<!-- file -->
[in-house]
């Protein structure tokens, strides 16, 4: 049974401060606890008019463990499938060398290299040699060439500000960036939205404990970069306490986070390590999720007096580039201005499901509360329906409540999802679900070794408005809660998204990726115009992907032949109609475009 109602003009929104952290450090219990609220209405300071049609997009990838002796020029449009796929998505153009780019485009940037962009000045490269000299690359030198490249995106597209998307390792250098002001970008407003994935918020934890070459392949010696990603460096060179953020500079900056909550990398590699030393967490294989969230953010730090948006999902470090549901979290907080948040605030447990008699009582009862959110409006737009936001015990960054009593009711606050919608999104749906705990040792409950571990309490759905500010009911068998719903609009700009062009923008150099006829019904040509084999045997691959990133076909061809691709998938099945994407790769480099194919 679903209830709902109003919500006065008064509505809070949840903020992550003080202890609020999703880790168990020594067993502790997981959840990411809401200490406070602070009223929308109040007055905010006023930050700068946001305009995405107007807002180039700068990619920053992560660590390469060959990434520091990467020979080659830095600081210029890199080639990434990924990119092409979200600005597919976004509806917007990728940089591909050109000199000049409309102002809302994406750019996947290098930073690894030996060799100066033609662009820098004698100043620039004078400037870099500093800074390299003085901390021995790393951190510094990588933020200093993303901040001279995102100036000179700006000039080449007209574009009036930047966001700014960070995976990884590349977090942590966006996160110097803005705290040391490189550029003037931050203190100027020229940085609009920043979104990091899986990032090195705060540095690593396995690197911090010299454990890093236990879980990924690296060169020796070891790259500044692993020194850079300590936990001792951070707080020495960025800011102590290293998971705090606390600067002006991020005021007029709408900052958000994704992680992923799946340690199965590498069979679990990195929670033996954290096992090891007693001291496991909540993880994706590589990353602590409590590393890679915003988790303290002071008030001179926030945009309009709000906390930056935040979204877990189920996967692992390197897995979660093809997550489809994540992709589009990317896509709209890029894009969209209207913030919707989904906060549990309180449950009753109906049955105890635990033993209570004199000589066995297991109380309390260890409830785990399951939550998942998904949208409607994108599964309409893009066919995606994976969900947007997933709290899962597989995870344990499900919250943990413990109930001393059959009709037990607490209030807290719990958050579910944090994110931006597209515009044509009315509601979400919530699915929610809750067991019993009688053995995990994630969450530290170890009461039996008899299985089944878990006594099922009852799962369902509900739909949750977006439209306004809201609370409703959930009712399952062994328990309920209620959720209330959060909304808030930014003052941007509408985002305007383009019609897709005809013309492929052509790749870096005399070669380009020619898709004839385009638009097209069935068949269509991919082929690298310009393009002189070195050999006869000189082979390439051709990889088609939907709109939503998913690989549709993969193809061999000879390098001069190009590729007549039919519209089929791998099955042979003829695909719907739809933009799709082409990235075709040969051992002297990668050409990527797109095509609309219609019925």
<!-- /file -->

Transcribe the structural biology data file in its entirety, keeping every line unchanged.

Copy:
[in-house]
């Protein structure tokens, strides 16, 4: 049974401060606890008019463990499938060398290299040699060439500000960036939205404990970069306490986070390590999720007096580039201005499901509360329906409540999802679900070794408005809660998204990726115009992907032949109609475009 109602003009929104952290450090219990609220209405300071049609997009990838002796020029449009796929998505153009780019485009940037962009000045490269000299690359030198490249995106597209998307390792250098002001970008407003994935918020934890070459392949010696990603460096060179953020500079900056909550990398590699030393967490294989969230953010730090948006999902470090549901979290907080948040605030447990008699009582009862959110409006737009936001015990960054009593009711606050919608999104749906705990040792409950571990309490759905500010009911068998719903609009700009062009923008150099006829019904040509084999045997691959990133076909061809691709998938099945994407790769480099194919 679903209830709902109003919500006065008064509505809070949840903020992550003080202890609020999703880790168990020594067993502790997981959840990411809401200490406070602070009223929308109040007055905010006023930050700068946001305009995405107007807002180039700068990619920053992560660590390469060959990434520091990467020979080659830095600081210029890199080639990434990924990119092409979200600005597919976004509806917007990728940089591909050109000199000049409309102002809302994406750019996947290098930073690894030996060799100066033609662009820098004698100043620039004078400037870099500093800074390299003085901390021995790393951190510094990588933020200093993303901040001279995102100036000179700006000039080449007209574009009036930047966001700014960070995976990884590349977090942590966006996160110097803005705290040391490189550029003037931050203190100027020229940085609009920043979104990091899986990032090195705060540095690593396995690197911090010299454990890093236990879980990924690296060169020796070891790259500044692993020194850079300590936990001792951070707080020495960025800011102590290293998971705090606390600067002006991020005021007029709408900052958000994704992680992923799946340690199965590498069979679990990195929670033996954290096992090891007693001291496991909540993880994706590589990353602590409590590393890679915003988790303290002071008030001179926030945009309009709000906390930056935040979204877990189920996967692992390197897995979660093809997550489809994540992709589009990317896509709209890029894009969209209207913030919707989904906060549990309180449950009753109906049955105890635990033993209570004199000589066995297991109380309390260890409830785990399951939550998942998904949208409607994108599964309409893009066919995606994976969900947007997933709290899962597989995870344990499900919250943990413990109930001393059959009709037990607490209030807290719990958050579910944090994110931006597209515009044509009315509601979400919530699915929610809750067991019993009688053995995990994630969450530290170890009461039996008899299985089944878990006594099922009852799962369902509900739909949750977006439209306004809201609370409703959930009712399952062994328990309920209620959720209330959060909304808030930014003052941007509408985002305007383009019609897709005809013309492929052509790749870096005399070669380009020619898709004839385009638009097209069935068949269509991919082929690298310009393009002189070195050999006869000189082979390439051709990889088609939907709109939503998913690989549709993969193809061999000879390098001069190009590729007549039919519209089929791998099955042979003829695909719907739809933009799709082409990235075709040969051992002297990668050409990527797109095509609309219609019925």